As corporations bow to left's agenda, conservatives eye mass boycotts of woke brands
"We are going to make sure that our dollars and our votes are not going their way," said Pastor Aubrey Shines, the CEO of Conservative Clergy of Color. "Enough is enough."
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With some of the most familiar names in corporate America lining up with the Democrats against Republican election integrity bills moving through statehouses — and Major League Baseball even pulling its All-Star Game from Atlanta to protest Georgia's election reform law — a growing chorus on the right is demanding that conservatives marshall their own collective market power to fight the left's successful use of economic pressure to force corporate compliance with the progressive agenda.
On Monday, the Conservative Clergy of Color, a group of black ministers and pastors, ran a full-page ad in the Atlanta Journal-Constitution as part of an effort to "correct the lies" they say President Joe Biden, progressive activist Stacey Abrams and corporate leaders like the CEOs of Delta Airlines and Coca Cola have been spreading about the Georgia Election Integrity Act of 2021.
We are "seeing a grassroots movement ... against Coca-Cola, against Delta, and any other organization that at wants to participate" in the Democrats' offensive against the Georgia voting bill, Pastor Aubrey Shines, the CEO of the Conservative Clergy of Color, told "Just the News AM" earlier this week. "We are going to make sure that our dollars and our votes are not going their way. Enough is enough."
More than 100 of the nation’s top corporate leaders met virtually on Saturday to discuss ways their companies might mobilize against a wave of Republican-backed election reform bills sweeping through state legislatures across the nation. The election reforms — centered around measures like signature-matching and voter ID — were prompted by widespread allegations of voting irregularities in the 2020 election cycle associated with the shift to mass mail-in voting and the privately funded partisan outsourcing of traditionally neutral and public election administration functions. Democrats have decried such reforms as racially discriminatory ploys to suppress minority votes, with Biden even likening Georgia's new law to "Jim Crow in the 21st century."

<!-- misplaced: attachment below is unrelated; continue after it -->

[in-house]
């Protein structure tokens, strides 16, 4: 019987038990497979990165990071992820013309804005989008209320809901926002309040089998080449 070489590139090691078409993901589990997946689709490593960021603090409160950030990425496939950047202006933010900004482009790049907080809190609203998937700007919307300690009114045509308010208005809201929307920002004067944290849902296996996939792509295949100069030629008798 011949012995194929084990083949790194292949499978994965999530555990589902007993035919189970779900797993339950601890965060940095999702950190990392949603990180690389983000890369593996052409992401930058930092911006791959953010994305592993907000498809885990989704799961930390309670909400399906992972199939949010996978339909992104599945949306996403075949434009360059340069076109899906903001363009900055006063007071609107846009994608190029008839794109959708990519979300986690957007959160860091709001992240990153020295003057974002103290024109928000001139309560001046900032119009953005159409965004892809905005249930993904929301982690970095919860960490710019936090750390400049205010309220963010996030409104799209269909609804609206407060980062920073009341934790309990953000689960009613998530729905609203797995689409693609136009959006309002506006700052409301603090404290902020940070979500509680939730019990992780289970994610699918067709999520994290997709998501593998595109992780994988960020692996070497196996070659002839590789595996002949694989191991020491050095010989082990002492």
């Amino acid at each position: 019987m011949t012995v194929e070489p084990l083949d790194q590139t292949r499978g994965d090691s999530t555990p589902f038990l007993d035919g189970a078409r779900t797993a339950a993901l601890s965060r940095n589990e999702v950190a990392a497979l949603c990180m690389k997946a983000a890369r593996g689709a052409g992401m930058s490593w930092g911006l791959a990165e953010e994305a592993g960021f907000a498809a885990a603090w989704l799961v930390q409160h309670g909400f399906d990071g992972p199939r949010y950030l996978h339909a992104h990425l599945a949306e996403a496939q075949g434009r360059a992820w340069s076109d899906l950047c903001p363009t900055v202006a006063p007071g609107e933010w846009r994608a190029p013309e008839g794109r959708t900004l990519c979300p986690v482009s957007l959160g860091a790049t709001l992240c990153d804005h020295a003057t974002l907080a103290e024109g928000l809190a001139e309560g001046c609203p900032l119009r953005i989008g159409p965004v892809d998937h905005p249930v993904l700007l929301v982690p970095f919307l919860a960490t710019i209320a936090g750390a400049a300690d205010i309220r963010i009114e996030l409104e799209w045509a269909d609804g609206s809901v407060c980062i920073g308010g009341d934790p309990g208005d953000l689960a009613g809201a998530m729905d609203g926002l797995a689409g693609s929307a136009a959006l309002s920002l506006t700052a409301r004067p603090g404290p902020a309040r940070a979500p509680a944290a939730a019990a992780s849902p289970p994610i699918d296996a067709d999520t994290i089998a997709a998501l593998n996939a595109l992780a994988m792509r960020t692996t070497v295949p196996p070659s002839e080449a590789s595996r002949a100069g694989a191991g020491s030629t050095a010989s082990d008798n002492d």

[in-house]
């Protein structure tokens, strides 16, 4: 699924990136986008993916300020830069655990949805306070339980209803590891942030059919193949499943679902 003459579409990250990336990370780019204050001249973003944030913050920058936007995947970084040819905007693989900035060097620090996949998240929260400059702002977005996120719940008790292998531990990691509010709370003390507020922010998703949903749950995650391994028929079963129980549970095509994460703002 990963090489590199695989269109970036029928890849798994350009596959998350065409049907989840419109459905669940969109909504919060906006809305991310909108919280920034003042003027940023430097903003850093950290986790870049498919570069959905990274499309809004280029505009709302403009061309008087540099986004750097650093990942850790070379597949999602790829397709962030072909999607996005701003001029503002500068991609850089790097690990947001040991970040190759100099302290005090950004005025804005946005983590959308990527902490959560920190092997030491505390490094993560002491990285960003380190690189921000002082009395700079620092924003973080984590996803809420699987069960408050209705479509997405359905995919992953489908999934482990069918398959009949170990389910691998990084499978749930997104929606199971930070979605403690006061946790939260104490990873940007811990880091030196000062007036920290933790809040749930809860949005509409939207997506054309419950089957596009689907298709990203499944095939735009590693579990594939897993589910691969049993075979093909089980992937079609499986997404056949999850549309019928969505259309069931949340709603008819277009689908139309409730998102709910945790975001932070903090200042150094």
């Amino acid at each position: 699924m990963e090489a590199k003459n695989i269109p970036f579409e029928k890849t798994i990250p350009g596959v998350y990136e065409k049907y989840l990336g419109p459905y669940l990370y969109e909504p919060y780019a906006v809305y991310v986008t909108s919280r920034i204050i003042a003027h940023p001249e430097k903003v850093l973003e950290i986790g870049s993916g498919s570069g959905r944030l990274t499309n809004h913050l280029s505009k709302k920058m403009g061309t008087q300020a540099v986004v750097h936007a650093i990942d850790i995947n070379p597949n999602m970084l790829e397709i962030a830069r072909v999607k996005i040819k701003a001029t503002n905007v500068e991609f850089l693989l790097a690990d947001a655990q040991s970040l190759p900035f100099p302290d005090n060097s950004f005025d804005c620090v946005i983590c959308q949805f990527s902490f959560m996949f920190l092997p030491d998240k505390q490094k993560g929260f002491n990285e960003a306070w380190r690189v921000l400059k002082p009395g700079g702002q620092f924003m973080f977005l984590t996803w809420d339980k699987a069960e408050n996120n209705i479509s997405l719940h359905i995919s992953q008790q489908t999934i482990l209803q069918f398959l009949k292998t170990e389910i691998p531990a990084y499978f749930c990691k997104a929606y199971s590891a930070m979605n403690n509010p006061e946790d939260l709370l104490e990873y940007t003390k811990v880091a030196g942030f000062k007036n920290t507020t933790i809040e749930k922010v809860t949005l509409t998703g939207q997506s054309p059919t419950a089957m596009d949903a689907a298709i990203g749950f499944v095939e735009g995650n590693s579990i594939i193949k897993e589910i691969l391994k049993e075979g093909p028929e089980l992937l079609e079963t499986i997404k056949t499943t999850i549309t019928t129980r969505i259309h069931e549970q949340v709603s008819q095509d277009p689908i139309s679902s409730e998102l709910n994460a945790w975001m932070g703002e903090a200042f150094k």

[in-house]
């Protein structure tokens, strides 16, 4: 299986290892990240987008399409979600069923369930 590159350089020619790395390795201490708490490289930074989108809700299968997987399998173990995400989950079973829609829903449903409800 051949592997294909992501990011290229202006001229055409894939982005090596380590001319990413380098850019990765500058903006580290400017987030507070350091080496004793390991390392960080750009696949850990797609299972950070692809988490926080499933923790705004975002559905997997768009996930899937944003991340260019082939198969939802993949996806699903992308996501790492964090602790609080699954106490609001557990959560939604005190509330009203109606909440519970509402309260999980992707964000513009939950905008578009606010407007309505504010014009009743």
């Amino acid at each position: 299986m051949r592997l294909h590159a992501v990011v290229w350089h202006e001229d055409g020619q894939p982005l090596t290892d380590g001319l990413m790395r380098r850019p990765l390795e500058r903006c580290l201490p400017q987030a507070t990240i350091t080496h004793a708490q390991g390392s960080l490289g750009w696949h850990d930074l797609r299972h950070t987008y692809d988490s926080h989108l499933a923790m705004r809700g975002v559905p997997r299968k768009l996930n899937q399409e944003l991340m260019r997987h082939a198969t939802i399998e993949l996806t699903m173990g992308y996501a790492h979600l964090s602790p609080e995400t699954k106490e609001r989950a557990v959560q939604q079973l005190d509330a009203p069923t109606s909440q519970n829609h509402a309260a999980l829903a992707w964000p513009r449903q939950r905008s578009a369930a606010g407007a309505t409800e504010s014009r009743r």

In retaliation against corporate genuflection to the Democrats' line, former President Donald Trump has urged a boycott of Coca-Cola, Delta Air Lines, Citigroup, Viacom, CBS, JPMorgan Chase, Cisco, UPS, Merck, and Major League Baseball.
"For years the Radical Left Democrats have played dirty by boycotting products when anything from that company is done or states in any way that offends them," Trump said in a statement released in early April by his Save America PAC. "Now they are going big time with the WOKE CANCEL CULTURE and our sacred elections/ It is finally time for Republicans and Conservatives to fight back ... Don't go back to their products until they relent."
In a sign of the backlash building against organized, woke left political power in the marketplace, information resources like InvestingAdviceWatchDog.com have emerged to guide spending and investing choices of conservative consumers ready to pivot away from financially supporting businesses that the site says are "choosing to alienate half of the country by taking sides against Donald Trump, against Republicans, by attacking voting integrity laws, by pushing for censorship of conservative speech, and/or by reinforcing the Democrats' toxic culture war."
"A lot of sleeping Republicans were awakened by social media banning president Trump," William Foster, of InvestingAdviceWatchDog.com told Just the News. "This whole Georgia incident has also driven a spike in traffic to our boycott page as well. At the very least, I think more and more people are starting to just tune out these left-wing CEOs. The attitude is like, 'Oh, there's that loudmouth Jamie Dimon from JP Morgan once again telling us that the theater is on fire. He needs to get off the stage.'"